# Game without a value

https://en.wikipedia.org/wiki/Game_without_a_value Game square (that is, the payoff to player I) for a game with no value, due to Sion and Wolfe. The payoff is 0 along the two diagonal lines

In the mathematical theory of games, in particular the study of zero-sum continuous games, not every game has a minimax value. This is the expected value to one of the players when both play a perfect strategy (which is to choose from a particular PDF).

This article gives an example of a zero-sum game that has no value. It is due to Sion and Wolfe. 

Zero-sum games with a finite number of pure strategies are known to have a minimax value (originally proved by John von Neumann) but this is not necessarily the case if the game has an infinite set of strategies. There follows a simple example of a game with no minimax value.

The existence of such zero-sum games is interesting because many of the results of game theory become inapplicable if there is no minimax value.

## The game

Players I and II each choose a number, $x$ and $y$ respectively, with $x,y\in [0,1]$ ; the payoff to I is

$K(x,y)={\begin{cases}-1&{\text{if }}x (i.e. player II pays $K(x,y)$ to player I;the game is zero-sum). Sometimes player I is referred to as the maximizing player and player II the minimizing player.

If $(x,y)$ is interpreted as a point on the unit square, the figure shows the payoff to player I. Now suppose that player I adopts a mixed strategy: choosing a number from probability density function (pdf) $f$ ; player II chooses from $g$ . Player I seeks to maximize the payoff, player II to minimize the payoff. Note that each player is aware of the other's objective.

## Game value

Sion and Wolfe show that

$\sup _{f}\inf _{g}\iint K\,df\,dg={\frac {1}{3}}$ but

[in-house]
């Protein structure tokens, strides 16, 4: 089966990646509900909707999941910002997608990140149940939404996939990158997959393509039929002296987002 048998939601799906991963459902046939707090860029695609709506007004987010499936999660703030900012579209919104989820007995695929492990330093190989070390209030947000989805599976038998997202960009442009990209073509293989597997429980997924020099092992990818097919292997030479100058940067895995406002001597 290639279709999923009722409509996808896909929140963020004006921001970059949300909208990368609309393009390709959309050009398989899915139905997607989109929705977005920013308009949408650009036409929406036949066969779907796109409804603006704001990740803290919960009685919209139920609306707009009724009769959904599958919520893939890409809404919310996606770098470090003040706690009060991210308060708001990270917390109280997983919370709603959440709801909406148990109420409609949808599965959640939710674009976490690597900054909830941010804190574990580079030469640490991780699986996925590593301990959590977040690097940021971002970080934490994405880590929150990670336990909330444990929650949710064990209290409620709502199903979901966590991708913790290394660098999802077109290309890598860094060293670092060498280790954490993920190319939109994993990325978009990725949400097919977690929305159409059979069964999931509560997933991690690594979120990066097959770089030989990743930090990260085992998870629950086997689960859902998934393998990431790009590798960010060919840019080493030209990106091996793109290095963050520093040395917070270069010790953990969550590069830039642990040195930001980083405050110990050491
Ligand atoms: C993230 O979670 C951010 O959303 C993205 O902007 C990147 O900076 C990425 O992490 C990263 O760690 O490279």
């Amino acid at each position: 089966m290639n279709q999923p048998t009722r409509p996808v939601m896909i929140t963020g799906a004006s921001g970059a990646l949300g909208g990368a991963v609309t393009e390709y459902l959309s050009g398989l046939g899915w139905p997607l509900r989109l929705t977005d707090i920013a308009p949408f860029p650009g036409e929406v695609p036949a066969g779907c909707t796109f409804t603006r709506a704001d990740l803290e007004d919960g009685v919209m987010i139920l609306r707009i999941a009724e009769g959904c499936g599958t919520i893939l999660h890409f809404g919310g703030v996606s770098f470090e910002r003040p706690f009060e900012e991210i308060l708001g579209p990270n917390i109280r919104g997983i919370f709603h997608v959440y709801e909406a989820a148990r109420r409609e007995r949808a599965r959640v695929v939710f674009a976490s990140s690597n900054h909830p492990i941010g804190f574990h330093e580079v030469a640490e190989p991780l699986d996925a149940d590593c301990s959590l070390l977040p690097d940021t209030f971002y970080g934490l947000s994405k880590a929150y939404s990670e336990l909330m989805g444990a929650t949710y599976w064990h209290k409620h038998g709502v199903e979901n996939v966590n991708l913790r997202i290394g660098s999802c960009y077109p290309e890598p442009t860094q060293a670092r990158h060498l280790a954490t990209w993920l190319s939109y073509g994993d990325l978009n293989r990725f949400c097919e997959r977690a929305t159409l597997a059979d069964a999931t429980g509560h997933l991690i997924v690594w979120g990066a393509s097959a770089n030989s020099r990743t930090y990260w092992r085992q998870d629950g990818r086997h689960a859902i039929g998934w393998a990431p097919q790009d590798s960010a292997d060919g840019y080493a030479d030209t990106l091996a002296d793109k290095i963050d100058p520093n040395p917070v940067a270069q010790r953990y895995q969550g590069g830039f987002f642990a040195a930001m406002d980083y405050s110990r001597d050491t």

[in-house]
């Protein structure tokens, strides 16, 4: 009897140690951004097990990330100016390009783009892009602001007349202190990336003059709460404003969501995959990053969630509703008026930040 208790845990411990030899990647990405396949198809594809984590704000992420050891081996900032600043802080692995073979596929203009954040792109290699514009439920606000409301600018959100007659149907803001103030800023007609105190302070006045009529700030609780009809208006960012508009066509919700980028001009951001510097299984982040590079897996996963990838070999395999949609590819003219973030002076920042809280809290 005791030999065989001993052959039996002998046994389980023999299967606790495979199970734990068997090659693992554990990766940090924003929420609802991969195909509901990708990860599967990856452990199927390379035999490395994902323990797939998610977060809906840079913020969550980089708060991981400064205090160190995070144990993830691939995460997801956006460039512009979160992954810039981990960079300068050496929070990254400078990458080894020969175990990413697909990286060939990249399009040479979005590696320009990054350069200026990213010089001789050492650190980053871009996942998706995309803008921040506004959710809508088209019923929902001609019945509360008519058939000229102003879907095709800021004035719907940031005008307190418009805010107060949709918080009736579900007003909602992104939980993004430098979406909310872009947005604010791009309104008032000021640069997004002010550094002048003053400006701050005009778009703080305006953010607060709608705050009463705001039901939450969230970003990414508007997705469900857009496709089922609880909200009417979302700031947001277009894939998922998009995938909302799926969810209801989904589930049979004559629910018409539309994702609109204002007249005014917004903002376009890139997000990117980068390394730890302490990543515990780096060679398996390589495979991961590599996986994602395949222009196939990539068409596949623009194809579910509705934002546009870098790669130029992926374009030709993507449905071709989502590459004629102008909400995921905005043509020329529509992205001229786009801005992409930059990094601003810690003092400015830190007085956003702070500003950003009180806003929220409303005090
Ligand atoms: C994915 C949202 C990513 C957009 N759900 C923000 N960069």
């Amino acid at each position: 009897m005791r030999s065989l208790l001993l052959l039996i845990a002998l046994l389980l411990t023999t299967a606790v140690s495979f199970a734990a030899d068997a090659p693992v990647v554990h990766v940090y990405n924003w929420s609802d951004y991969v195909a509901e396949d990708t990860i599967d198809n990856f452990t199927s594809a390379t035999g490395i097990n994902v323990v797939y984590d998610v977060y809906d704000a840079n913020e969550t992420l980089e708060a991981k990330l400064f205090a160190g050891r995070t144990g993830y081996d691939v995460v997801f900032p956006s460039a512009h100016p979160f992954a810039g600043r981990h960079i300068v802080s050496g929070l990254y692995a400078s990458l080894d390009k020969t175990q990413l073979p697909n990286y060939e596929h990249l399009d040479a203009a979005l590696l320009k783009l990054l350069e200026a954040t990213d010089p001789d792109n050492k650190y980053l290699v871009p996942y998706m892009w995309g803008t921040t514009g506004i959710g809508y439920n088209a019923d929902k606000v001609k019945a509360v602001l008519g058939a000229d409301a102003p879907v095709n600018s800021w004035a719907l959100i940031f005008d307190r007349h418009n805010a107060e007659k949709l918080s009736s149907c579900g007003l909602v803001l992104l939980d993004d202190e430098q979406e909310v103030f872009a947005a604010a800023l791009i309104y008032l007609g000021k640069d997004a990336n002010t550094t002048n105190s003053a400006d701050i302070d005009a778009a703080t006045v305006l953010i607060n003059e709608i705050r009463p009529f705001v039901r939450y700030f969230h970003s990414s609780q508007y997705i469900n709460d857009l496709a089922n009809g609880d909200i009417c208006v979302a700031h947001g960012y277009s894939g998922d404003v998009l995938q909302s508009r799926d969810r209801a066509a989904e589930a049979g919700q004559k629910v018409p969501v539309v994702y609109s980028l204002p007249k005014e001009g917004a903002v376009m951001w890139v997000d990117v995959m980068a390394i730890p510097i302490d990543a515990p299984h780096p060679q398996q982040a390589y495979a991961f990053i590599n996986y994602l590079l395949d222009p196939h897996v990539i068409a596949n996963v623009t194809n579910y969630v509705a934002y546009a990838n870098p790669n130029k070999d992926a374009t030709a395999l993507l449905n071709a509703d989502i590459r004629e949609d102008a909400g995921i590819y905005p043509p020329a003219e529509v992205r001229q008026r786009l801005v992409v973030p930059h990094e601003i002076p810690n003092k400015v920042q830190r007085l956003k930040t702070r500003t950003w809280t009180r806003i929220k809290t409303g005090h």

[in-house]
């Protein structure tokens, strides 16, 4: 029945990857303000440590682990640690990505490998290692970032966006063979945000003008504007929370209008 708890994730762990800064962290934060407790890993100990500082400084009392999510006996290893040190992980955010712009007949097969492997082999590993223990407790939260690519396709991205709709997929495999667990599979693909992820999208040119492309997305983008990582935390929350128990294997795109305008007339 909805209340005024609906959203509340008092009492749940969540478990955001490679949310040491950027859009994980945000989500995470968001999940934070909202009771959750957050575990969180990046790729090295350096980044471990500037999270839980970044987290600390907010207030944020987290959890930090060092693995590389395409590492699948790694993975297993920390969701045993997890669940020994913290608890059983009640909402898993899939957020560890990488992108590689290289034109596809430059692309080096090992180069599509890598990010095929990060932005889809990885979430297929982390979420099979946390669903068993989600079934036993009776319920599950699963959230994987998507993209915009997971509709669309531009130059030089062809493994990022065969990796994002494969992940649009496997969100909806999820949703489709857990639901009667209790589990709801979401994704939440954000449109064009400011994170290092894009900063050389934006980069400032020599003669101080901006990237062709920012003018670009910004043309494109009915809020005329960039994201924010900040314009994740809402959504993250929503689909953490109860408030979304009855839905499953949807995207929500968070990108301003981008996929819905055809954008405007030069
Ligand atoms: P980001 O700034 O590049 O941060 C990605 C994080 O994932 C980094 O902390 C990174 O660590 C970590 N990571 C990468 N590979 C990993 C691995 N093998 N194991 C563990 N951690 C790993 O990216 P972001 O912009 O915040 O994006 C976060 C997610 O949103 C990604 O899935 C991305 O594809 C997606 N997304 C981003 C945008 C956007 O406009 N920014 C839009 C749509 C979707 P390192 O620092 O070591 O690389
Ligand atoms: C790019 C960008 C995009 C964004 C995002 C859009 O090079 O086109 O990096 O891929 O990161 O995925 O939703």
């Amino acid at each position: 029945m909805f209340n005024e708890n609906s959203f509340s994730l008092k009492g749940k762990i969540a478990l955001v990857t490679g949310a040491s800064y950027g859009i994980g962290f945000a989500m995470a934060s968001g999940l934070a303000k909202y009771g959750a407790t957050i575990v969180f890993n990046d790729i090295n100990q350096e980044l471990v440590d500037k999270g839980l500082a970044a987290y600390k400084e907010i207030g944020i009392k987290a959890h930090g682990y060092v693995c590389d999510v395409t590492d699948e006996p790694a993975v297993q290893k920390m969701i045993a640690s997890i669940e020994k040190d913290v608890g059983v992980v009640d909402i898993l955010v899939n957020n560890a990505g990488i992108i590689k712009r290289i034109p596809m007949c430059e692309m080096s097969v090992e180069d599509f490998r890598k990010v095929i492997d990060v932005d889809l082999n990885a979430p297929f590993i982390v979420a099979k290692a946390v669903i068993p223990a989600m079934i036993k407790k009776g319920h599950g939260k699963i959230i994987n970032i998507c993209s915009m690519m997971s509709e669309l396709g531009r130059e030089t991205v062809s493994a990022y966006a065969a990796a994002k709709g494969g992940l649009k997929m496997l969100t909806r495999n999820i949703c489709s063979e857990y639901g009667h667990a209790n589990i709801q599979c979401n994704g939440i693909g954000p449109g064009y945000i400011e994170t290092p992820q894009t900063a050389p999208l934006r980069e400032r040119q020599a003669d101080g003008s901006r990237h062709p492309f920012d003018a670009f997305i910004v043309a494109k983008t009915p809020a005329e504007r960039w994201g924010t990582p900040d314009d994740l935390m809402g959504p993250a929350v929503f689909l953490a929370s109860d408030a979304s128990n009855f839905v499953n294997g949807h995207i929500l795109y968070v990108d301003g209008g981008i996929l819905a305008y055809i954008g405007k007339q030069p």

$\inf _{g}\sup _{f}\iint K\,df\,dg={\frac {3}{7}}.$ These are the maximal and minimal expectations of the game's value of player I and II respectively.

The $\sup$ and $\inf$ respectively take the supremum and infimum over pdf's on the unit interval (actually Borel probability measures). These represent player I and player II's (mixed) strategies. Thus, player I can assure himself of a payoff of at least 3/7 if he knows player II's strategy; and player II can hold the payoff down to 1/3 if he knows player I's strategy.

There is clearly no epsilon equilibrium for sufficiently small $\varepsilon$ , specifically, if $\varepsilon <{\frac {1}{2}}\left({\frac {3}{7}}-{\frac {1}{3}}\right)\simeq 0.0476$ . Dasgupta and Maskin  assert that the game values are achieved if player I puts probability weight only on the set $\left\{0,1/2,1\right\}$ and player II puts weight only on $\left\{1/4,1/2,1\right\}$ .

Glicksberg's theorem shows that any zero-sum game with upper or lower semicontinuous payoff function has a value (in this context, an upper (lower) semicontinuous function K is one in which the set $\{P\mid K(P) (resp $\{P\mid K(P)>c\}$ ) is open for any real c).

Observe that the payoff function of Sion and Wolfe's example is clearly not semicontinuous. However, it may be made so by changing the value of K(xx) and K(xx + 1/2) [i.e. the payoff along the two discontinuities] to either +1 or −1, making the payoff upper or lower semicontinuous respectively. If this is done, the game then has a value.

## Generalizations

Subsequent work by Heuer  discusses a class of games in which the unit square is divided into three regions, the payoff function being constant in each of the regions.